First chapel in Mizoram.

From: ‘The Lushai Hills. A Story of the Lushai Pioneer Mission.’

By Grace R. Lewis.

Baptist Missionary Society, 1907.

‘All along children had visited the missionaries’ [Lorrain and Savidge’s] verandah, and there by simple stages began the higher work. Every Sunday a sacred picture was shown and talked about. Hymns they had composed or translated were taught and became popular—the Lushais are distinctly musical. Then a Catechism on the Bible was prepared with Scripture answers, that truths and texts might be learned together. After a time, grown-up people joined the Sunday School, and when in eagerness to get near they trod the garden down, it was time to build a little bamboo church. To speak or sing in a closed building was impossible, for in Lushai, men, women and children were inveterate smokers. The church was made with three sides, and the condition imposed that only those who came without pipes might sit inside; others must be content to stand in the open. The meetings were thronged outside and in. Pictures were found helpful in preaching, and a scene of the Crucifixion never failed to rivet attention.’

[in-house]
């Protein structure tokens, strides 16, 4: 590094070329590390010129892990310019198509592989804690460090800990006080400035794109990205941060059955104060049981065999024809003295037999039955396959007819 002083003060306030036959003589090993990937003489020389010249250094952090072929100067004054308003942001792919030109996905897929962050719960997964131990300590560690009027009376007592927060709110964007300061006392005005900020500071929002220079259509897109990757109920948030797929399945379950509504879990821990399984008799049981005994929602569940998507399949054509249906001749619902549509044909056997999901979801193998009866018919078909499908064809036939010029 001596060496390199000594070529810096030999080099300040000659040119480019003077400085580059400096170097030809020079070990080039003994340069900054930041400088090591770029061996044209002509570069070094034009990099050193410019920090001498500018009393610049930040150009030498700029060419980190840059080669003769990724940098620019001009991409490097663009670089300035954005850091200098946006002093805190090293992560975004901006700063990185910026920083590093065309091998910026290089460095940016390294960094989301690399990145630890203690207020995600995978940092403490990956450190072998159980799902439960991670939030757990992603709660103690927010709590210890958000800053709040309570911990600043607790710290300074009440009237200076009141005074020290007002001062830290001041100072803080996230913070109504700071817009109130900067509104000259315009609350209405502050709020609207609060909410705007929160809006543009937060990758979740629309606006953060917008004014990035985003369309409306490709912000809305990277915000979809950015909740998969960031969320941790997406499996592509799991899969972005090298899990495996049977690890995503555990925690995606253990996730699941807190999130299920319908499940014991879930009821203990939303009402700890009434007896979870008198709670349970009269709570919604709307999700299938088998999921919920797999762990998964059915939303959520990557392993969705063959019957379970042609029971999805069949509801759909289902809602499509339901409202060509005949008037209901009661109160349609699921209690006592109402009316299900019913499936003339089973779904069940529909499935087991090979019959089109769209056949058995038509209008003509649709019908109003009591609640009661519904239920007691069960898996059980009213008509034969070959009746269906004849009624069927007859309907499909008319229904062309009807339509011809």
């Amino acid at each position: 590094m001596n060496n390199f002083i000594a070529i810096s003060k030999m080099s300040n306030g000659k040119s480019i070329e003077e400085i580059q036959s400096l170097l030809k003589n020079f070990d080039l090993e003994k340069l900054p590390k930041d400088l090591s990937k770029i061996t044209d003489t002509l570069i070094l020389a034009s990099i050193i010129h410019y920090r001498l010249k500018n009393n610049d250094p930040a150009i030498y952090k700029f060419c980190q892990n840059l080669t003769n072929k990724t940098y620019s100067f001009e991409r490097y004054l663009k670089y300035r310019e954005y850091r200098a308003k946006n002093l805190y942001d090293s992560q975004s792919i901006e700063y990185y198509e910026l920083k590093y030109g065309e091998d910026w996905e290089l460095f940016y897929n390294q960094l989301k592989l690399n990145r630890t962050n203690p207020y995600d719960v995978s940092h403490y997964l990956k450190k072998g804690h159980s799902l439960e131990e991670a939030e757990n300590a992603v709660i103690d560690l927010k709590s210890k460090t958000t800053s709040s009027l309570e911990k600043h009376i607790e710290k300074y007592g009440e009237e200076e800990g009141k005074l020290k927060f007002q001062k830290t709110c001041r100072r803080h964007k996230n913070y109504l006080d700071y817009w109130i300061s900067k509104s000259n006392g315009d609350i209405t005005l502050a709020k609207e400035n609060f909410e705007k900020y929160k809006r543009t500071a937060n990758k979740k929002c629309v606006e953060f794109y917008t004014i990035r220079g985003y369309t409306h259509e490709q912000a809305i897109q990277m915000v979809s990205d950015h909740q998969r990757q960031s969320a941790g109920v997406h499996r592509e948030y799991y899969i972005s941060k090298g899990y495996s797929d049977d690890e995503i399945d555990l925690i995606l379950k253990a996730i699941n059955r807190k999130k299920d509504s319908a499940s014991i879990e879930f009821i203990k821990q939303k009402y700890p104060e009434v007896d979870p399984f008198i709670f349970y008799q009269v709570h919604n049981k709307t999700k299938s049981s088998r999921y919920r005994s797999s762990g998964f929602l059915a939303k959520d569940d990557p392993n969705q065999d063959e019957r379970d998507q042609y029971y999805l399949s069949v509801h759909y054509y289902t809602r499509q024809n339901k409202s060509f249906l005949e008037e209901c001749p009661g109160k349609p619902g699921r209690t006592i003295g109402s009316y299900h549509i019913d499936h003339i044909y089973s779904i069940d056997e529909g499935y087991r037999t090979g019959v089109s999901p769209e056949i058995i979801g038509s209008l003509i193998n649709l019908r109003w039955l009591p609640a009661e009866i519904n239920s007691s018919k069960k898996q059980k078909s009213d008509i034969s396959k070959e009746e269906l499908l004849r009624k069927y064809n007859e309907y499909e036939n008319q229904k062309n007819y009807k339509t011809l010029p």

Page 32. ‘The Lushai Hills. A Story of the Lushai Pioneer Mission.’  

By Grace R. Lewis, 1907.